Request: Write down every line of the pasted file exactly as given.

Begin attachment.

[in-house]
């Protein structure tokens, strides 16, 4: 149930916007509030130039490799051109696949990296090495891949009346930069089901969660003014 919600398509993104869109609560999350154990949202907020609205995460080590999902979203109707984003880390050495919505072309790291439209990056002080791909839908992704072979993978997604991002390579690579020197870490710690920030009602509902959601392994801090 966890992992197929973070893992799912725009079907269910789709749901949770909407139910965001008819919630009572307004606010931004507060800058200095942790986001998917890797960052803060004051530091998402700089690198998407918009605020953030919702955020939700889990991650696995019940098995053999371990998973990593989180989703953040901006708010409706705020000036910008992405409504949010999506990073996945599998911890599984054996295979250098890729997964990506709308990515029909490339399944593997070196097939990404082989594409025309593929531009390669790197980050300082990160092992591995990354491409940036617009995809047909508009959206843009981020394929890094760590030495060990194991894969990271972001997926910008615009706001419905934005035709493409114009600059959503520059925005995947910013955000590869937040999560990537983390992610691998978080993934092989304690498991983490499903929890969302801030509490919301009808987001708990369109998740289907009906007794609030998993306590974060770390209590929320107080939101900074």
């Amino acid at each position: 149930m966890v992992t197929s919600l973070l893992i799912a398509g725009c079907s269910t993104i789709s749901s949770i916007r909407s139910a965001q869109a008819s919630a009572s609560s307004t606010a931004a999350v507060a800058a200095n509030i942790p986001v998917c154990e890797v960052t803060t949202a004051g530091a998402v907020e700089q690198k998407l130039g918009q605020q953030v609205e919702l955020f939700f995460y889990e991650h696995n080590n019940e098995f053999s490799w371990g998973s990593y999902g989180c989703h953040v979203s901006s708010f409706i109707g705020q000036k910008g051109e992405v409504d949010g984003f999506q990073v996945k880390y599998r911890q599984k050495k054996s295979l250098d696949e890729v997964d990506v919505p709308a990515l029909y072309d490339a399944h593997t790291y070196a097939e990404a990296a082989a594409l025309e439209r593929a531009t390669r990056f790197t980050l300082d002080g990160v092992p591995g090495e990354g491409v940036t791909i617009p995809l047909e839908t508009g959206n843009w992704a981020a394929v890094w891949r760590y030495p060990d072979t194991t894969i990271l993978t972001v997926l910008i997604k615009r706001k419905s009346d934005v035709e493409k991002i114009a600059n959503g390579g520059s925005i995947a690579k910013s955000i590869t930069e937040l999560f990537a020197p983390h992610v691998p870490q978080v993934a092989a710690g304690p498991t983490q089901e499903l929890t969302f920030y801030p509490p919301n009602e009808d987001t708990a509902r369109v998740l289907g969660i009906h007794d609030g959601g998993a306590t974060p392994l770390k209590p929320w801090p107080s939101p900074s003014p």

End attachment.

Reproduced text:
[in-house]
């Protein structure tokens, strides 16, 4: 149930916007509030130039490799051109696949990296090495891949009346930069089901969660003014 919600398509993104869109609560999350154990949202907020609205995460080590999902979203109707984003880390050495919505072309790291439209990056002080791909839908992704072979993978997604991002390579690579020197870490710690920030009602509902959601392994801090 966890992992197929973070893992799912725009079907269910789709749901949770909407139910965001008819919630009572307004606010931004507060800058200095942790986001998917890797960052803060004051530091998402700089690198998407918009605020953030919702955020939700889990991650696995019940098995053999371990998973990593989180989703953040901006708010409706705020000036910008992405409504949010999506990073996945599998911890599984054996295979250098890729997964990506709308990515029909490339399944593997070196097939990404082989594409025309593929531009390669790197980050300082990160092992591995990354491409940036617009995809047909508009959206843009981020394929890094760590030495060990194991894969990271972001997926910008615009706001419905934005035709493409114009600059959503520059925005995947910013955000590869937040999560990537983390992610691998978080993934092989304690498991983490499903929890969302801030509490919301009808987001708990369109998740289907009906007794609030998993306590974060770390209590929320107080939101900074």
């Amino acid at each position: 149930m966890v992992t197929s919600l973070l893992i799912a398509g725009c079907s269910t993104i789709s749901s949770i916007r909407s139910a965001q869109a008819s919630a009572s609560s307004t606010a931004a999350v507060a800058a200095n509030i942790p986001v998917c154990e890797v960052t803060t949202a004051g530091a998402v907020e700089q690198k998407l130039g918009q605020q953030v609205e919702l955020f939700f995460y889990e991650h696995n080590n019940e098995f053999s490799w371990g998973s990593y999902g989180c989703h953040v979203s901006s708010f409706i109707g705020q000036k910008g051109e992405v409504d949010g984003f999506q990073v996945k880390y599998r911890q599984k050495k054996s295979l250098d696949e890729v997964d990506v919505p709308a990515l029909y072309d490339a399944h593997t790291y070196a097939e990404a990296a082989a594409l025309e439209r593929a531009t390669r990056f790197t980050l300082d002080g990160v092992p591995g090495e990354g491409v940036t791909i617009p995809l047909e839908t508009g959206n843009w992704a981020a394929v890094w891949r760590y030495p060990d072979t194991t894969i990271l993978t972001v997926l910008i997604k615009r706001k419905s009346d934005v035709e493409k991002i114009a600059n959503g390579g520059s925005i995947a690579k910013s955000i590869t930069e937040l999560f990537a020197p983390h992610v691998p870490q978080v993934a092989a710690g304690p498991t983490q089901e499903l929890t969302f920030y801030p509490p919301n009602e009808d987001t708990a509902r369109v998740l289907g969660i009906h007794d609030g959601g998993a306590t974060p392994l770390k209590p929320w801090p107080s939101p900074s003014p």